- Acrosome – digestive enzymes used to bore through zona pellucida
- Nucleus – tightly condensed
- Mitochondrial Sheath – provides energy to drive flagellum
- Flagellum - microtubule motor‐based structure that drives swimming movement of the sperm
What is sperm capacitation?
- Biochemical and functional changes in sperm that occur upon exposure to the female reproductive tract
- This includes exposing receptors for binding corona radiate and zona pellucida
- Also induces rapid motility
What are the key features of the oocyte that are important for fertilization and early development?
- Zona pellucida – important for sperm recognition/binding; triggers acrosome rxn
- Cortical Reaction – blocks polyspermy
- upon sperm-egg fusion
- Barrier to premature-ectopic implantation within oviduct
How does the cortical reaction
- When sperm fuses, there is a release of cross-linking enzymes from the cortical granules
- This causes rapid cross- linking and impermeability of the zona pellucida to further sperm entry
What happens when the acrosome
- The acrosome allows sperm to penetrate zona pellucida
- Sperm and egg cell membranes fuse
- Sperm enters egg, resulting in degradation of sperm mitochondria and tail
- Sperm nucleus decondenses and becomes male pronucleus
What is the secondary block to polyspermy?
Rapid but temporary depolarization of the egg membrane upon sperm fusion
What major events occur in the egg immediately following fertilization?
- Fusion of sperm and egg membranes also triggers release from metaphase arrest and completion of meiosis II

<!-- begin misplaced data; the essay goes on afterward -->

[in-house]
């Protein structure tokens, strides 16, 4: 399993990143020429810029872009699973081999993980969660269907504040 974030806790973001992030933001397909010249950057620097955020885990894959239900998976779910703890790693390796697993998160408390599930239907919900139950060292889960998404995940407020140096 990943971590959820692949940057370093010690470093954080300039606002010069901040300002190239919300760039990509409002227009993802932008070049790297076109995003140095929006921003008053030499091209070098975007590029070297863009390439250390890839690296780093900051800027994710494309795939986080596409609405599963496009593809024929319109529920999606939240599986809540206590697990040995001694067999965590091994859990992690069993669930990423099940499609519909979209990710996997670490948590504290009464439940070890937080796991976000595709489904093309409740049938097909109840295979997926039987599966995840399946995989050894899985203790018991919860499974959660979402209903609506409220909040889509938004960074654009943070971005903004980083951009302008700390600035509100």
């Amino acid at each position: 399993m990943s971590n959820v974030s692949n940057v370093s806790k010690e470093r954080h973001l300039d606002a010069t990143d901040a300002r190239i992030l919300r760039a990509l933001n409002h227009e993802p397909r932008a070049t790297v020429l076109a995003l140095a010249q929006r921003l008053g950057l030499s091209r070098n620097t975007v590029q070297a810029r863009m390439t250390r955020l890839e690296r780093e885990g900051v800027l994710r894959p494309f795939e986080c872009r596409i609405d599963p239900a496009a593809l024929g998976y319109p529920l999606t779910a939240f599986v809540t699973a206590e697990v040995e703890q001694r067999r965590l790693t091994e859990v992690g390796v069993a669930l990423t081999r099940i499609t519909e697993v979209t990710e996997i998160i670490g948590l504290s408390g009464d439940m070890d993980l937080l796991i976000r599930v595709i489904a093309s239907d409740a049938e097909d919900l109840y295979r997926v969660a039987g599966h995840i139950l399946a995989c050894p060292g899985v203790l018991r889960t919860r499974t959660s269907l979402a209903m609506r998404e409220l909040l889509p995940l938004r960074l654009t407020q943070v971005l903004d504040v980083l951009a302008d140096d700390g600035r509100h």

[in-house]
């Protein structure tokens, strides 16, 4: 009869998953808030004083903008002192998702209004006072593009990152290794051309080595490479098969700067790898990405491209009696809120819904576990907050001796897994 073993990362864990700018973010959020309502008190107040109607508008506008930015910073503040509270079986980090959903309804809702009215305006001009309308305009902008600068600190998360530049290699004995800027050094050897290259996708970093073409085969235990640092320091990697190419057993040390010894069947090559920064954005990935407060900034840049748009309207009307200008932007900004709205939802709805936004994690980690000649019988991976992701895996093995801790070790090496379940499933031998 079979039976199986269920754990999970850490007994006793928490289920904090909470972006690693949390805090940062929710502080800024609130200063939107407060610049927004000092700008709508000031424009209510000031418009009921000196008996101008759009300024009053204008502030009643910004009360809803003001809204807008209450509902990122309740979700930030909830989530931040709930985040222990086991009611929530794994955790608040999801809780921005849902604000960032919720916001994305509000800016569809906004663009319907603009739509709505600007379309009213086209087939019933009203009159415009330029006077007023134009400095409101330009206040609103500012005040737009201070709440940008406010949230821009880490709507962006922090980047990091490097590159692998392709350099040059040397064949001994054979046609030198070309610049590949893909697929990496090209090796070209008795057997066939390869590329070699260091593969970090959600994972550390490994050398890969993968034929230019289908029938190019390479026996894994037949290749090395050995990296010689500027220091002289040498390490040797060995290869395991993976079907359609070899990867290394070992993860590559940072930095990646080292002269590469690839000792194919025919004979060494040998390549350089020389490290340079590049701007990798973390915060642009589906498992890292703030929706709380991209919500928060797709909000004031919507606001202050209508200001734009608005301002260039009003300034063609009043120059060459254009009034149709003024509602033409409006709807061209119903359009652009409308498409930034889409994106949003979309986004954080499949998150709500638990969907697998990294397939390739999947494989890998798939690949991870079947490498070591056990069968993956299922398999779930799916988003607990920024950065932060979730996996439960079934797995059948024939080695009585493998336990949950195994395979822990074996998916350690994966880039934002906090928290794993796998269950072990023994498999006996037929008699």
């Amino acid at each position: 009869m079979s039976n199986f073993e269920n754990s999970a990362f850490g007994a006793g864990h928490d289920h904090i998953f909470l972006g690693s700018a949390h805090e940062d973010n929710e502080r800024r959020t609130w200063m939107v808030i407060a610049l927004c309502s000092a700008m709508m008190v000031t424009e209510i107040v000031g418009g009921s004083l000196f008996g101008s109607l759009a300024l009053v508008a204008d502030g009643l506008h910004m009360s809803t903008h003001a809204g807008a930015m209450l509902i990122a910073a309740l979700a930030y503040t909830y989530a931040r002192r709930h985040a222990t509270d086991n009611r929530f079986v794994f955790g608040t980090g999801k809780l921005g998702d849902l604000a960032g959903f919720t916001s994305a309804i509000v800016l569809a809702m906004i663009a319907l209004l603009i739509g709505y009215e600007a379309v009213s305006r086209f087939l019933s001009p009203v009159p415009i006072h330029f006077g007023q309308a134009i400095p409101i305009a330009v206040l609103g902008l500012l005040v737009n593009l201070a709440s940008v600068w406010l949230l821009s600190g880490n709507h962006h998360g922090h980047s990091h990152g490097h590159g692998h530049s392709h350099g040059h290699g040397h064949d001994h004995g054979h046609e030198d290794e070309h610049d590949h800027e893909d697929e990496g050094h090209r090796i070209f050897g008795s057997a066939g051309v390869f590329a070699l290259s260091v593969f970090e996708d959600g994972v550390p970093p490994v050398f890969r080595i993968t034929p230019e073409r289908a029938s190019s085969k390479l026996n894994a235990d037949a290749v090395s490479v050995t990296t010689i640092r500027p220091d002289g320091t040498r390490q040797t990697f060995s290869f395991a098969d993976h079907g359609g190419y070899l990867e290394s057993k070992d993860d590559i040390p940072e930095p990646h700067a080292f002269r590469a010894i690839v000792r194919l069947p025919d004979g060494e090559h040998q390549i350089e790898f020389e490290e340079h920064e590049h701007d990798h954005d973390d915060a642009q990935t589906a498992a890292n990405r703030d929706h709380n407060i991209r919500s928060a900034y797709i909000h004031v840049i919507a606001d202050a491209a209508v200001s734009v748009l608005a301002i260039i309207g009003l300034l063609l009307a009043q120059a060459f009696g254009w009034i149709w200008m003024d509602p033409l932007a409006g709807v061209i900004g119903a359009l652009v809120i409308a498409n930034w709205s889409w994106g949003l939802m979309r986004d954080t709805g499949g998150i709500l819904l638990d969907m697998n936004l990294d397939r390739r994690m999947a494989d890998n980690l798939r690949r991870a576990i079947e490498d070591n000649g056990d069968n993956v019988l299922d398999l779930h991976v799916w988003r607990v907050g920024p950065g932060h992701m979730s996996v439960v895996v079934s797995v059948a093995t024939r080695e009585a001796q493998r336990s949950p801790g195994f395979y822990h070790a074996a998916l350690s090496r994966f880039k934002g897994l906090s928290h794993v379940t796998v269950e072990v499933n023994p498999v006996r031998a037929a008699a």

- Egg nucleus decondenses and is now called the female pronucleus
- Fusion of pronuclei forms zygote
What events take place in the zygote before implantation?
- In the early stages, the cells undergo mitotic division without G0
- After about three days the zygote is a cluster of cells (morula)
- Compaction occurs; cell-cell adhesions called adherens junctions form between many of the cells, especially the outermost layer in the ball of cells
- Fluid secretes into morula forming blastocyst cavity (blastocyst)
- Blastocyst hatches from zona pellucida through release of proteolytic enzymes at 5-6 days of development
What are the outermost cells of the blastocyst and what do they become?
Trophoblast cells; these will become the fetal chorion, or placenta
What will the inner cell mass become?
- This ball of cell in the blastocyst at the embryonic pole will subdivide into the epiblast and the hypoblast
- The epiblast will mainly form the embryo proper and amniotic sac
- The hypoblastvwill become the yolk sac
What are dichorionic, diamniotic twins?
- These occur when the zygote splits within the first few cleavage divisions leading to the formation of two blastocysts in the zona pellucida
- These zygotes will implant separately
- Do not share a chorion or amnion
- Occurs in ~25% of twins
What are monochorionic, diamniotic twins?
- Occurs when there is a complete splitting of the inner cell mass